Ryan Sweet, a senior economist at Moody's Analytics, says the presidential contest could cast a long shadow over Wall Street.

"This election has been unusual and contentious, suggesting that uncertainty could be higher and persist longer than in past election years," he says.

A fiscal strategy for first-term incumbents

It's a much different story during years when an incumbent is running for re-election. In the fourth year of a president's first term, Stovall found that the S&P 500 index shot up 10.2 percent, on average.

A pair of Pepperdine University researchers, Marshall Nickles and Nelson Granados, gauged the influence of sitting presidents running for re-election in a 2012 study.

"It is not surprising to see incumbent presidents push for votes by proposing tax reductions and or increasing spending on specific government programs as an election draws near," the researchers wrote.

In addition, a sitting president's party may even try to exert pressure on the Federal Reserve to bolster the economy through monetary policy, Nickles and Granados said. That can contribute to reduced risk for investors.

“If policymakers are successful in exerting positive influences on the economy as elections approach, it should be logical to expect less volatility in the stock market,” the study says.

Non-election factors have an impact

In this election year, factors unrelated to the campaign could jolt the economy and force a correction in the financial markets.

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In addition to Great Britain's vote to exit the European Union, three huge factors could influence investors and the stock market for the rest of the year, according to Avinash Singh, senior manager of investment research for Aranca, a global analytics company.

First, there's the Chinese economy, which contributes 16 percent to global gross domestic product. Economic growth in China has slowed to the weakest pace in more than a quarter century.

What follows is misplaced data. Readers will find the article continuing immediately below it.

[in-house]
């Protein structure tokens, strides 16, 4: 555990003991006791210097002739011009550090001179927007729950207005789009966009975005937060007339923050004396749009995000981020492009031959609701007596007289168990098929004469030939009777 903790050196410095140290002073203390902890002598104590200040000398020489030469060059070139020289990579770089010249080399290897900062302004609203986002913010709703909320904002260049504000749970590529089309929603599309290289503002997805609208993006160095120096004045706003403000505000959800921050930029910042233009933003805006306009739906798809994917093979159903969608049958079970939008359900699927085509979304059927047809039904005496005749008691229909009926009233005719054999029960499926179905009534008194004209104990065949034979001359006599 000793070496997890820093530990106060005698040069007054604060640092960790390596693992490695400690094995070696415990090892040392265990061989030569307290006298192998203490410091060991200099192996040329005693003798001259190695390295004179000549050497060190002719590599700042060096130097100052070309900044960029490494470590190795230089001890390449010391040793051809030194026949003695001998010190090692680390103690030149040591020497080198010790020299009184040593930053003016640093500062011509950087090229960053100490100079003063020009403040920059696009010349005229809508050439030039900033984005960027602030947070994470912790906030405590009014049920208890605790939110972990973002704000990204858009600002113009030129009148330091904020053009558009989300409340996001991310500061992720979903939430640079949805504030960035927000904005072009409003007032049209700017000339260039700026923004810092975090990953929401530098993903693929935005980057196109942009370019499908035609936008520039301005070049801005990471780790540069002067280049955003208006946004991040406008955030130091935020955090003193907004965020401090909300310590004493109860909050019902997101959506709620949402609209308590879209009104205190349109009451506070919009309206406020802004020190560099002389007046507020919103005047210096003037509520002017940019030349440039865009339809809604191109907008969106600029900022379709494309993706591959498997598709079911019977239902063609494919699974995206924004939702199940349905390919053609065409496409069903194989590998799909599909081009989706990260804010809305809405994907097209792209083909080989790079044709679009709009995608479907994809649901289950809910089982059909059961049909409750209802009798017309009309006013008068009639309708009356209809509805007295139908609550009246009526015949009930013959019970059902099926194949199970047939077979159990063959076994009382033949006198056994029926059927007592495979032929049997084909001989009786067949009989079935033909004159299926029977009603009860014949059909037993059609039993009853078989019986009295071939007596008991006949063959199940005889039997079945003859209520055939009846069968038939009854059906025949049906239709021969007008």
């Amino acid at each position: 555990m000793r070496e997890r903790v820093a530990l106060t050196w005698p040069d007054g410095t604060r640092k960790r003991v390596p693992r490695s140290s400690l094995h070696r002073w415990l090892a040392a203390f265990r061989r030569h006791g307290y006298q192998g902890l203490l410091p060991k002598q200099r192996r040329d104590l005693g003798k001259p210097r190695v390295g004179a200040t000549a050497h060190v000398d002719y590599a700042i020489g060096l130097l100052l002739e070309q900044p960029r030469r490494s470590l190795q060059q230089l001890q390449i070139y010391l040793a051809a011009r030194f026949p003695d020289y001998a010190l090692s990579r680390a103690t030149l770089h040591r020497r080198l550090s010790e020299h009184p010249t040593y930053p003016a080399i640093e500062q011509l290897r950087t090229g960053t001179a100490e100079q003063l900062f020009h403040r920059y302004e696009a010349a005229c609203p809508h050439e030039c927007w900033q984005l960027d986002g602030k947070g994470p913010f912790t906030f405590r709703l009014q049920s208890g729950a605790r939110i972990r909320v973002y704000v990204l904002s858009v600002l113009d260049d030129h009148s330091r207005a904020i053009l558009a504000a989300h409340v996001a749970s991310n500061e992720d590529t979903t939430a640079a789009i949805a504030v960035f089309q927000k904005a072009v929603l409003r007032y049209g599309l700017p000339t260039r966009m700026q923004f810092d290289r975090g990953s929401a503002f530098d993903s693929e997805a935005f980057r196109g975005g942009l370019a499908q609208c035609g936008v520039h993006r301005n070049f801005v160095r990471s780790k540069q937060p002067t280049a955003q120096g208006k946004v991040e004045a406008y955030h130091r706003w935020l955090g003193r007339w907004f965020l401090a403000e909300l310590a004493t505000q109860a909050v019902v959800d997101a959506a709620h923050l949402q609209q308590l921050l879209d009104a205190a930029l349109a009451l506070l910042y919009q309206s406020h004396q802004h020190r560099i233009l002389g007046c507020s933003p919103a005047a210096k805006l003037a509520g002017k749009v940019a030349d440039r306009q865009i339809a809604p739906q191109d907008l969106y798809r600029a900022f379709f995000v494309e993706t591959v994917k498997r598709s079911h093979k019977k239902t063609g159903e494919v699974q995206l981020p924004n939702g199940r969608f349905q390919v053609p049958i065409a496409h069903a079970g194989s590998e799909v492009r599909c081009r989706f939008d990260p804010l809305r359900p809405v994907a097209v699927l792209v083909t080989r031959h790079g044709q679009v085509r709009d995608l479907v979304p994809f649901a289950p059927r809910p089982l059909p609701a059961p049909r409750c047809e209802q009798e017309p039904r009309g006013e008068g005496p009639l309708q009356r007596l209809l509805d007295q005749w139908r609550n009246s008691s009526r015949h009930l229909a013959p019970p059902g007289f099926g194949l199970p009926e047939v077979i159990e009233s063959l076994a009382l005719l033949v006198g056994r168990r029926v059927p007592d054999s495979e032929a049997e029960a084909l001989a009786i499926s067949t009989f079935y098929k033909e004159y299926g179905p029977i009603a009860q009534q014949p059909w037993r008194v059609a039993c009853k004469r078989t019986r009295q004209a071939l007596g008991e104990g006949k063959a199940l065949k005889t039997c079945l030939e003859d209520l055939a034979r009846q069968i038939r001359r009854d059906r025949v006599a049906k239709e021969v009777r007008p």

And don't forget about oil prices, which have been zigzagging. "Some might argue that $30 a barrel is pretty much the floor. The volatility on the way up could still keep U.S. markets on the edge," Singh says.

Is the market ready to peter out?

Closer to home, the dollar has seen major gains since early last year, and the Fed is considering an interest rate hike before the end of the year. Either could stymie U.S. economic growth and the market.

To be sure, the market itself may prompt its own election correction if investors think it is overheated.

Presidential historian Purdy says making a prediction about how the election ultimately impacts stocks is so tough, given the unpopularity of both candidates.

Donald Trump lacks policy and governing experience, and at times, oversteps the bounds of civil decorum. Hillary Clinton has taken positions at times unfavorable to Wall Street. She also grapples with the perception that she isn’t honest and issues pertaining to her email while she was secretary of state have dogged her.

"The markets are faced with the question of the devil you know versus the devil you don't know," Purdy says.